The city of Mabton has received a grant and loan package worth a combined $7.5 million to renovate its ailing municipal water system.
Construction crews will begin work this summer on a variety of water upgrades, including a new well, a new reservoir and new water mains using the money, about 60 percent of which comes from grants.
The rest will be loans, to be repaid by a series of rate increases passed by city officials over the years, and about $180,000 in startup money straight from city coffers.
The biggest single donor is the U.S. Department of Agriculture Rural Development office, contributing $2.9 million, all but $92,000 of it in grants, Mario Villanueva, state director of the program, announced Friday morning at a news conference in front of City Hall.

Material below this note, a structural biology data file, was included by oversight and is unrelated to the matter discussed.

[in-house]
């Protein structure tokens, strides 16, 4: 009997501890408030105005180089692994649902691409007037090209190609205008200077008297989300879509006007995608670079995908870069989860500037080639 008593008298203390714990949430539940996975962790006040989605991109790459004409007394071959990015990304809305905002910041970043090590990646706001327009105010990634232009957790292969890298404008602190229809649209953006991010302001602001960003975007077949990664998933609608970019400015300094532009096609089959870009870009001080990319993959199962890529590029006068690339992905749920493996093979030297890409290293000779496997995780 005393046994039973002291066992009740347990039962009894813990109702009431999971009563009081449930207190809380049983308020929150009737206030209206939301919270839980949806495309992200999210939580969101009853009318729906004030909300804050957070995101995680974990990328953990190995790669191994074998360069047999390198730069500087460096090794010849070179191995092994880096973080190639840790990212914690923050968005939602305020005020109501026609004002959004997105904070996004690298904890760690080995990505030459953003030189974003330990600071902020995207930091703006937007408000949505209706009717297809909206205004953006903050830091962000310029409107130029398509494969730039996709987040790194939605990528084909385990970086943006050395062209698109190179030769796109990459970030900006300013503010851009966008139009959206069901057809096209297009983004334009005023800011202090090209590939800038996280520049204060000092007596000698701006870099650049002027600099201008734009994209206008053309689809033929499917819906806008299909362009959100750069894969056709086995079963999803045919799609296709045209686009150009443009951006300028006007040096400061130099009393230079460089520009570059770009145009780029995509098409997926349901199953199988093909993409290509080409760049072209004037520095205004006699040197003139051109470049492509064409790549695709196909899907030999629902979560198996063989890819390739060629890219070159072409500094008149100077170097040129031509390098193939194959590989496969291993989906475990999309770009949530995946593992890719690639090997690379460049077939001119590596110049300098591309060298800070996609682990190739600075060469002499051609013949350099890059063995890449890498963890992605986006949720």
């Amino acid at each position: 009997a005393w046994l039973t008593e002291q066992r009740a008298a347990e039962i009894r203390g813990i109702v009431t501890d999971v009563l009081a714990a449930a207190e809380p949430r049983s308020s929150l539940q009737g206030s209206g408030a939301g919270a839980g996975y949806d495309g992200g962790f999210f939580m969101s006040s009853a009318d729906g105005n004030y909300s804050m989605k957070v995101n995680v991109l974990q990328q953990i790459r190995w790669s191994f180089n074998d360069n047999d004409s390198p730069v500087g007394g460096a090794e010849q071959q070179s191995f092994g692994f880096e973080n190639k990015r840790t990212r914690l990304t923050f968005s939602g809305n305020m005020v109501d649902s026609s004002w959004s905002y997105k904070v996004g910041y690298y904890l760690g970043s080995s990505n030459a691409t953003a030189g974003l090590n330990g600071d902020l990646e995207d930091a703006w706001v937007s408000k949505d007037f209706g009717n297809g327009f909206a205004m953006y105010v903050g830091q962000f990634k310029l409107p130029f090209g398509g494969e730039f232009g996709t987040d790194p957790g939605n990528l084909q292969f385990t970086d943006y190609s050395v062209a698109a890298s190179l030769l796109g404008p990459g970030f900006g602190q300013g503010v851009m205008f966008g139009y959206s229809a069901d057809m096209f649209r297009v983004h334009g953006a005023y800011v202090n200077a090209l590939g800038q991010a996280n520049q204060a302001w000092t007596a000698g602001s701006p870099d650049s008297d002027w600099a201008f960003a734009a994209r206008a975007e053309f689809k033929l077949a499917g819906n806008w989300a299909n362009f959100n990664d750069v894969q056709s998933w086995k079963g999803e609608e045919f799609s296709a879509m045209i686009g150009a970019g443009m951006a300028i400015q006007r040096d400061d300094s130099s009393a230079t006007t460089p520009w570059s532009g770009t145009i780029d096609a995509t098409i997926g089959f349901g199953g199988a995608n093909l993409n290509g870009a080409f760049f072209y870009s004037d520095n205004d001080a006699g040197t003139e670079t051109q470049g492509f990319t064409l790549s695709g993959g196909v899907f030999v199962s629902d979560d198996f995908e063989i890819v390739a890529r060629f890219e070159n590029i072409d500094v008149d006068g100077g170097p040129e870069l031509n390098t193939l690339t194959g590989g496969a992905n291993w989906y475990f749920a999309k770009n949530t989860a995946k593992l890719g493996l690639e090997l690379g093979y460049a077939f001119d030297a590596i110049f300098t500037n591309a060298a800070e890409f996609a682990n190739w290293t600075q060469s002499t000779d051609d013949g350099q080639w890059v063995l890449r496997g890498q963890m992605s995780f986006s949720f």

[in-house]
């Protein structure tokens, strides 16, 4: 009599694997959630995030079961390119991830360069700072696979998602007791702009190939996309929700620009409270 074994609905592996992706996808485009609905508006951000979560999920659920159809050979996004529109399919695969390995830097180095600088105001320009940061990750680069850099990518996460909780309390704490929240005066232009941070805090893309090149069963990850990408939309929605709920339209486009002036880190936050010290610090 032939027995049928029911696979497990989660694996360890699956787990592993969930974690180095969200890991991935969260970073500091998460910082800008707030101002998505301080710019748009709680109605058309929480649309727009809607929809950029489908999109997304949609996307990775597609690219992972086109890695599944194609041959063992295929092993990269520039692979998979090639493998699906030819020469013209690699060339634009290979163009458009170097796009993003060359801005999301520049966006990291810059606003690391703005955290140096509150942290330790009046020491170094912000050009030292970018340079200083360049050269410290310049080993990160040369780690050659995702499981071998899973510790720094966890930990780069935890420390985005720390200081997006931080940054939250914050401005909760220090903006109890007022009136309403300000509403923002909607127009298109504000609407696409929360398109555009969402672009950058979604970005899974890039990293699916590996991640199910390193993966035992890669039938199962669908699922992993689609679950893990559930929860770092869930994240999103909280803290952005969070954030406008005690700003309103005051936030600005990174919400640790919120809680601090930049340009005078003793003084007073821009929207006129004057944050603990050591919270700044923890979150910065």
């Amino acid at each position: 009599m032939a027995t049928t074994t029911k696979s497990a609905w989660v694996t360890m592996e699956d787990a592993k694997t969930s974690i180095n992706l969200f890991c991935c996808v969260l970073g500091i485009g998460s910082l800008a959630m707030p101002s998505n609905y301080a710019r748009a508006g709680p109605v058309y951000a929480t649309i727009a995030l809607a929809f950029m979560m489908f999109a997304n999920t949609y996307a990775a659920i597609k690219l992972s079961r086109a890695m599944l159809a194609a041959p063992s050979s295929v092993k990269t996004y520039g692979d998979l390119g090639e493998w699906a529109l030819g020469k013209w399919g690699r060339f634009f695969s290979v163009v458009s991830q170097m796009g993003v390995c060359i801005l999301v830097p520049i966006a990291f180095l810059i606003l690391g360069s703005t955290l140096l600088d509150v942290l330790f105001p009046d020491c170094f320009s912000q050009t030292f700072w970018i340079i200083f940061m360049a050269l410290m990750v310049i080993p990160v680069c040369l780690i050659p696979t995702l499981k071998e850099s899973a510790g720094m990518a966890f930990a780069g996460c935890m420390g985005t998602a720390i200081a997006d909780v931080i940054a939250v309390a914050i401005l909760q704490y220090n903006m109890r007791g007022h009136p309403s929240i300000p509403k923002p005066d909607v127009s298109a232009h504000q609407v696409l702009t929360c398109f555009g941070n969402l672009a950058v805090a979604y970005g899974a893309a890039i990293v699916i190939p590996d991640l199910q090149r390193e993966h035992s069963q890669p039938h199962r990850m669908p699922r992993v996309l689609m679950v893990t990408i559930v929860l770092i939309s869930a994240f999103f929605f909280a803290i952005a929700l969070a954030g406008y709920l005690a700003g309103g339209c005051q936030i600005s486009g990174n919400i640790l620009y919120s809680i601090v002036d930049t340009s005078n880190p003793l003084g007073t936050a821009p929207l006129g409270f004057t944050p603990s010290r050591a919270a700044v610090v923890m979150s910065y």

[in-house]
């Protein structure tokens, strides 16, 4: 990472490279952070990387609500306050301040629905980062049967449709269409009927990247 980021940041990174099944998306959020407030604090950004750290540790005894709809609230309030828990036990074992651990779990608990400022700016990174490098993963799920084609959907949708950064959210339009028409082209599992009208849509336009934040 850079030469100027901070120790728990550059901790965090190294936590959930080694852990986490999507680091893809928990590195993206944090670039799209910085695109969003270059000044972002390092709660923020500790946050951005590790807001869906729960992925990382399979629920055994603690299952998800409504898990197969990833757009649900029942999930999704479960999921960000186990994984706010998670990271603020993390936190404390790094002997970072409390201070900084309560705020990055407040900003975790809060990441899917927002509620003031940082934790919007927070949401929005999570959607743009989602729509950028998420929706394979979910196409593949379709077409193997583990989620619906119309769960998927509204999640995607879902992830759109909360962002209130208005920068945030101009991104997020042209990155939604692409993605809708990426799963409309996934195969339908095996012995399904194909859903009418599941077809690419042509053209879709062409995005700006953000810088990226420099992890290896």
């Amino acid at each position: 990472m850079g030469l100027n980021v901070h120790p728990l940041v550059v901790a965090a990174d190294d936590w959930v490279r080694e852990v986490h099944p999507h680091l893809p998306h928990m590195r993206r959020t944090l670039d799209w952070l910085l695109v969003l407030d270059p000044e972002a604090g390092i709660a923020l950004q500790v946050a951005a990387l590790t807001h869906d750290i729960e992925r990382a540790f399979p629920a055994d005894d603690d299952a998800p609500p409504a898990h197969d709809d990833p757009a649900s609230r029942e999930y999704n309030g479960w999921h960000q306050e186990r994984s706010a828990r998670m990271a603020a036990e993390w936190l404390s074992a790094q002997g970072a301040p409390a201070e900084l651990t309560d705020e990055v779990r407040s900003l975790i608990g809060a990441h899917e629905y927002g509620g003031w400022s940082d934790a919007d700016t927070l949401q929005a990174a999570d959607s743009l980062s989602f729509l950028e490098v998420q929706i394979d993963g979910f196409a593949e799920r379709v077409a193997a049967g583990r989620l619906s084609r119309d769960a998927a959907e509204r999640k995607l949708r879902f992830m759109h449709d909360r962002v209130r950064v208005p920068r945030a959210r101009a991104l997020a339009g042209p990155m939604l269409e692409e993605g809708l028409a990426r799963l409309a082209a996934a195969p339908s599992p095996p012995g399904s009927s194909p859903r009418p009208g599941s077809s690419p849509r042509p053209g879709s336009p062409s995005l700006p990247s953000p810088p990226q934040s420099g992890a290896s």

“We’re very proud to be a part of this,” said Villanueva, who 30 years ago worked for a now-defunct Mabton nonprofit group that helped residents renovate homes and establish a food bank.
Other funding comes in the form of a $1 million Community Development Block Grant, as well as smaller loans and grants from the state Department of Health and the Drinking Water State Revolving Fund, a federal program administered under the nation’s Safe Water Drinking Act.
The money will go to overhaul a water system that has frequently failed and leaked in recent years.
By the end of the summer, the city plans to drill a new well, followed by replacing about 30 percent of the water mains and constructing a new 1 million gallon tower in City Park that will be about 30 feet taller than the existing two tanks.
The work comes on the heels of a $6.4 million sewage plant renovation, scheduled to come online sometime in May.
Mayor Mario Martinez calls the infrastructure improvements critical to Mabton’s present and future.
“Now we can advertise, we have water, we have sewer,” he said.